May 4, 2021 · 7:30 am
When George H. W. Bush was Vice President, he was sent to represent the United Sates at the funeral of Soviet leader Leonid Brezhnev.
According to Gary Thomas who related the story in Christianity Today, Bush was deeply moved by a silent protest carried out by Brezhnev’s widow
Mrs. Brezhnev’s stood motionless by the coffin until seconds before it was closed. Then, just as the soldiers touched the lid, Brezhnev’s wife performed an act of great courage and hope, a gesture that must surely rank as one of the most profound acts of civil disobedience ever committed: She reached down and made the sign of the cross on her husband’s chest. Continue reading →
Filed under Mercy
Tagged as #BeMerciful
May 5, 2020 · 8:04 am
A mother once approached Napoleon seeking a pardon for her son. The emperor replied that the young man had committed a certain offense twice and justice demanded death.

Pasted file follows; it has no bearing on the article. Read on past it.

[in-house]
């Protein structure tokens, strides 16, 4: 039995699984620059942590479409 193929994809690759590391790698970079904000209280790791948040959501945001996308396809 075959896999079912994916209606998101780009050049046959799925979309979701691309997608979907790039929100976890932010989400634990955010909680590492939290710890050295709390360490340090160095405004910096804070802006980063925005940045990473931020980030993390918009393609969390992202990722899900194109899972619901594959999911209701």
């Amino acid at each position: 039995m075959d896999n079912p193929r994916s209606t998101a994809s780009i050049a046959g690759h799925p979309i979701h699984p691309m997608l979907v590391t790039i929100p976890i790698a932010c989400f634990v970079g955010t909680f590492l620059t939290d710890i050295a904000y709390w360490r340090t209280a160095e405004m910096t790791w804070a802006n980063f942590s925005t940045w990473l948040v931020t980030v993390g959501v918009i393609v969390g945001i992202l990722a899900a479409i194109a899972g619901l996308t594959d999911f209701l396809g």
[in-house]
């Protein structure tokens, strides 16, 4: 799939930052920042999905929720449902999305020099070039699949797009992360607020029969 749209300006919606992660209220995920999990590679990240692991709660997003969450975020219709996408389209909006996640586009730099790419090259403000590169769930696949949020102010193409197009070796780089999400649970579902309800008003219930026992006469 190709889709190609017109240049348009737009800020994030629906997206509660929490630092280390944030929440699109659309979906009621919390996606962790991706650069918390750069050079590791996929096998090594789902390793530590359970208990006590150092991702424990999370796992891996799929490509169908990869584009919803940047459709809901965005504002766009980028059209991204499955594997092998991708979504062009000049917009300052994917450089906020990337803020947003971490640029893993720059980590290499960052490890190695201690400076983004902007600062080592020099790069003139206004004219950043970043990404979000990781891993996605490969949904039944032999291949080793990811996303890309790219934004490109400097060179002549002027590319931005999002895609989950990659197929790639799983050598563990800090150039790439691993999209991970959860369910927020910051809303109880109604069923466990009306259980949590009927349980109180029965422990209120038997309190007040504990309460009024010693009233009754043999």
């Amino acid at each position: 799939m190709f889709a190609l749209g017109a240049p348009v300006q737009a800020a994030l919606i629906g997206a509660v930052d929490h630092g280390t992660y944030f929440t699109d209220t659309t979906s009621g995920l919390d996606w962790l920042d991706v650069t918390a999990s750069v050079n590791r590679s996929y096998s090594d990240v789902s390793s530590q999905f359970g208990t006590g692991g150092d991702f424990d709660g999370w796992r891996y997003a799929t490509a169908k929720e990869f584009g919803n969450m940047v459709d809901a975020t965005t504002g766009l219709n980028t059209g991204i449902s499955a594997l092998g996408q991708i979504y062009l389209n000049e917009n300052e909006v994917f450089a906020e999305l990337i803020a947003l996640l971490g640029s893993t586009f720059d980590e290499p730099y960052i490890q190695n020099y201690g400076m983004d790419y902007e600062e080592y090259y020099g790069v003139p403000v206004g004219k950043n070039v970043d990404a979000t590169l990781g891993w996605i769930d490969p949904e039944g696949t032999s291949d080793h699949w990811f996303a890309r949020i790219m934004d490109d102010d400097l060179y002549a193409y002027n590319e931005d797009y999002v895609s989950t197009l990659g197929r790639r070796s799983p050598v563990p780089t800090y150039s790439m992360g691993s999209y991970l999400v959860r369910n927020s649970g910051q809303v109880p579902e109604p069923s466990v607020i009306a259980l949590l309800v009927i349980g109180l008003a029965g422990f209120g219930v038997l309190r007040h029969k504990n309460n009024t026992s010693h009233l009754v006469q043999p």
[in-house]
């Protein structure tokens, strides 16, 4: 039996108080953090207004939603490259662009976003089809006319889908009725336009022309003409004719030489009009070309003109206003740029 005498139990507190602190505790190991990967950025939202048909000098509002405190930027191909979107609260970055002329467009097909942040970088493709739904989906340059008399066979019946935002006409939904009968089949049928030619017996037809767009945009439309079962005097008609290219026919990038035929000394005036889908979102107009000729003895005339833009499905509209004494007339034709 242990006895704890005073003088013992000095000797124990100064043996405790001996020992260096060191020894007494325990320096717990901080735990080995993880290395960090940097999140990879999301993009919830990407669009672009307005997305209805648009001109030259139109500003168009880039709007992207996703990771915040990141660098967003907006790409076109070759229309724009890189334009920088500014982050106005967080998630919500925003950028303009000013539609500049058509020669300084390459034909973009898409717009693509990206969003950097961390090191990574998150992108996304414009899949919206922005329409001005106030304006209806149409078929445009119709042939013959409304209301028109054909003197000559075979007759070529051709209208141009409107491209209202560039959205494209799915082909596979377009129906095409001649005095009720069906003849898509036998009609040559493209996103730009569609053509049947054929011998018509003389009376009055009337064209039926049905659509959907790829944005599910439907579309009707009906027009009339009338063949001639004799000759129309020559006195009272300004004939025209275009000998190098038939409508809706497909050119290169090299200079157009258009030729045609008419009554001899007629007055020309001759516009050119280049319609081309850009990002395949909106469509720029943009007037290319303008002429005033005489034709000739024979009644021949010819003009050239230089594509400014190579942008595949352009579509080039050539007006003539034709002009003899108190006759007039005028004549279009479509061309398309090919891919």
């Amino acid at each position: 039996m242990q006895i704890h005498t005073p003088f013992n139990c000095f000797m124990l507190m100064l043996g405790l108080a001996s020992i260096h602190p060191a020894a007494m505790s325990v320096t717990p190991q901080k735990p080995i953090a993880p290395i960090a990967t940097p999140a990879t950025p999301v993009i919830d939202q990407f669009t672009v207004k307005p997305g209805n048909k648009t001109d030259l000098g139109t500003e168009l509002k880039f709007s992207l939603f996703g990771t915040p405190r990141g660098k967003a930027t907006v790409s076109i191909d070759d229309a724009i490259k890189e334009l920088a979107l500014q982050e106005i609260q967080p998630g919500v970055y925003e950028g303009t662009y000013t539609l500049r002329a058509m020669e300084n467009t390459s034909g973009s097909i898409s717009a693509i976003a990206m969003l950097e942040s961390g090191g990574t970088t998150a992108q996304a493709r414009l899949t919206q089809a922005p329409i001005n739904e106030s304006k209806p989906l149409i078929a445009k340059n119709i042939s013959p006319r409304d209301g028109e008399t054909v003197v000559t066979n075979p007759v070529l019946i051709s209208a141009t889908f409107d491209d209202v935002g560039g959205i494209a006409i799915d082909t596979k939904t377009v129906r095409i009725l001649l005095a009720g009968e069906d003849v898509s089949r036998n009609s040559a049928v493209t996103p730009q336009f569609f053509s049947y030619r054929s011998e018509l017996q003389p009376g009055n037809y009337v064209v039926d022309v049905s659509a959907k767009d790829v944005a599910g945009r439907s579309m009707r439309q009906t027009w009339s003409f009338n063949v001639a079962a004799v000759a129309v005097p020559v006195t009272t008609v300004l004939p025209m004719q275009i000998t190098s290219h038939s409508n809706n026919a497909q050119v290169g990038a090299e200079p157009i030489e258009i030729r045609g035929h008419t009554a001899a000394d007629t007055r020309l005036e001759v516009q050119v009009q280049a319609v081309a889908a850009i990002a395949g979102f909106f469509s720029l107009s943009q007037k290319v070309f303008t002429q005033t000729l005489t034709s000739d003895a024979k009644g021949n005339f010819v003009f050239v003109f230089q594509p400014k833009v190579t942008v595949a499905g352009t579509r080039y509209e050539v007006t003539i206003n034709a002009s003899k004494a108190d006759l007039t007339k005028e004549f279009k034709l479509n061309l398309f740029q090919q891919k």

“But I don’t ask for justice,” the mother explained. “I plead for mercy.”
“But your son does not deserve mercy,” Napoleon replied Continue reading →
February 10, 2014 · 8:07 am
“Lord, have mercy!”
It’s an expression I heard frequently as a boy when we went “down to the country.” “Lord, have mercy!”
I can remember hearing my Granny Key say it. “Lord, have mercy!”
I also remember ten men in the Bible saying it too. “Jesus, Master, Have Mercy on Us”. Continue reading →
August 15, 2012 · 7:29 am
“Could you please speak more on this subject of mercy? Asked one of my readers. She was referring to my post on August 13th
The reader further commented and questioned: “You say in the next to last paragraph that you can either retaliate or resolve. Are there any other options like just no contact with the person(s) you feel wronged by? What if no matter what is said there will be no changes in the relationship?
Excellent question! What’s the answer? Continue reading →
Filed under Mercy, Uncategorized
Tagged as Mercy
August 13, 2012 · 6:50 am
I recently read about an 80-year-old woman who was arrested for shoplifting. When she appeared in court, the Judge asked her, “What did you steal?”
“A can of peaches,” She replied.
When the Judge asked her why, she said that she was hungry. “How many peaches were in the can?” asked the Judge.
The Judge said, “Then I will give you six days in jail.”
Before the Judge could pronounce the sentence, the woman’s husband spoke up and asked if he could say something. Continue reading →